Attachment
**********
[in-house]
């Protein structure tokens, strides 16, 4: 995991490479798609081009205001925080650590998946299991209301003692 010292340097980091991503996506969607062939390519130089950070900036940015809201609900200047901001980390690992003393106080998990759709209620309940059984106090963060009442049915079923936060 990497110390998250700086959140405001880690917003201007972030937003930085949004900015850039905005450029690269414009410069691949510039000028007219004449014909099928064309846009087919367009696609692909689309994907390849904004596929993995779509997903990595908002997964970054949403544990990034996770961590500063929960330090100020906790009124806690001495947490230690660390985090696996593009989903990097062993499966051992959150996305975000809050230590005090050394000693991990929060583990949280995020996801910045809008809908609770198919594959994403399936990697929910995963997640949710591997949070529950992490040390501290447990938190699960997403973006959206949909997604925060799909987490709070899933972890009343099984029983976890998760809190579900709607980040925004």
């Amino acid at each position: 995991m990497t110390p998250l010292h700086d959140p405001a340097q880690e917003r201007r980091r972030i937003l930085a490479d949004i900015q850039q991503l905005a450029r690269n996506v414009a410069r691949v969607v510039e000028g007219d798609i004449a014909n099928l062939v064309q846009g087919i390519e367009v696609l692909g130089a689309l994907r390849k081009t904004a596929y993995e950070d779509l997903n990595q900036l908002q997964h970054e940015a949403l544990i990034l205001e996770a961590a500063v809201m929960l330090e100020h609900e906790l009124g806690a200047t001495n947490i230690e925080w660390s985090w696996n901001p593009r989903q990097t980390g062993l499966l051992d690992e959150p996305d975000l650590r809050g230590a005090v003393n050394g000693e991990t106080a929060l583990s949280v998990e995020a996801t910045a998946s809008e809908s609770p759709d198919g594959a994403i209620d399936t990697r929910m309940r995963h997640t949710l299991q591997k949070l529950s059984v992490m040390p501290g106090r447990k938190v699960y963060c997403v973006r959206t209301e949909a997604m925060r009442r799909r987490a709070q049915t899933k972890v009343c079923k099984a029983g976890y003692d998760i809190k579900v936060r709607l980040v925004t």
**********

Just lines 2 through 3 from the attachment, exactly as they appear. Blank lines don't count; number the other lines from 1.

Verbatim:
């Protein structure tokens, strides 16, 4: 995991490479798609081009205001925080650590998946299991209301003692 010292340097980091991503996506969607062939390519130089950070900036940015809201609900200047901001980390690992003393106080998990759709209620309940059984106090963060009442049915079923936060 990497110390998250700086959140405001880690917003201007972030937003930085949004900015850039905005450029690269414009410069691949510039000028007219004449014909099928064309846009087919367009696609692909689309994907390849904004596929993995779509997903990595908002997964970054949403544990990034996770961590500063929960330090100020906790009124806690001495947490230690660390985090696996593009989903990097062993499966051992959150996305975000809050230590005090050394000693991990929060583990949280995020996801910045809008809908609770198919594959994403399936990697929910995963997640949710591997949070529950992490040390501290447990938190699960997403973006959206949909997604925060799909987490709070899933972890009343099984029983976890998760809190579900709607980040925004």
């Amino acid at each position: 995991m990497t110390p998250l010292h700086d959140p405001a340097q880690e917003r201007r980091r972030i937003l930085a490479d949004i900015q850039q991503l905005a450029r690269n996506v414009a410069r691949v969607v510039e000028g007219d798609i004449a014909n099928l062939v064309q846009g087919i390519e367009v696609l692909g130089a689309l994907r390849k081009t904004a596929y993995e950070d779509l997903n990595q900036l908002q997964h970054e940015a949403l544990i990034l205001e996770a961590a500063v809201m929960l330090e100020h609900e906790l009124g806690a200047t001495n947490i230690e925080w660390s985090w696996n901001p593009r989903q990097t980390g062993l499966l051992d690992e959150p996305d975000l650590r809050g230590a005090v003393n050394g000693e991990t106080a929060l583990s949280v998990e995020a996801t910045a998946s809008e809908s609770p759709d198919g594959a994403i209620d399936t990697r929910m309940r995963h997640t949710l299991q591997k949070l529950s059984v992490m040390p501290g106090r447990k938190v699960y963060c997403v973006r959206t209301e949909a997604m925060r009442r799909r987490a709070q049915t899933k972890v009343c079923k099984a029983g976890y003692d998760i809190k579900v936060r709607l980040v925004t």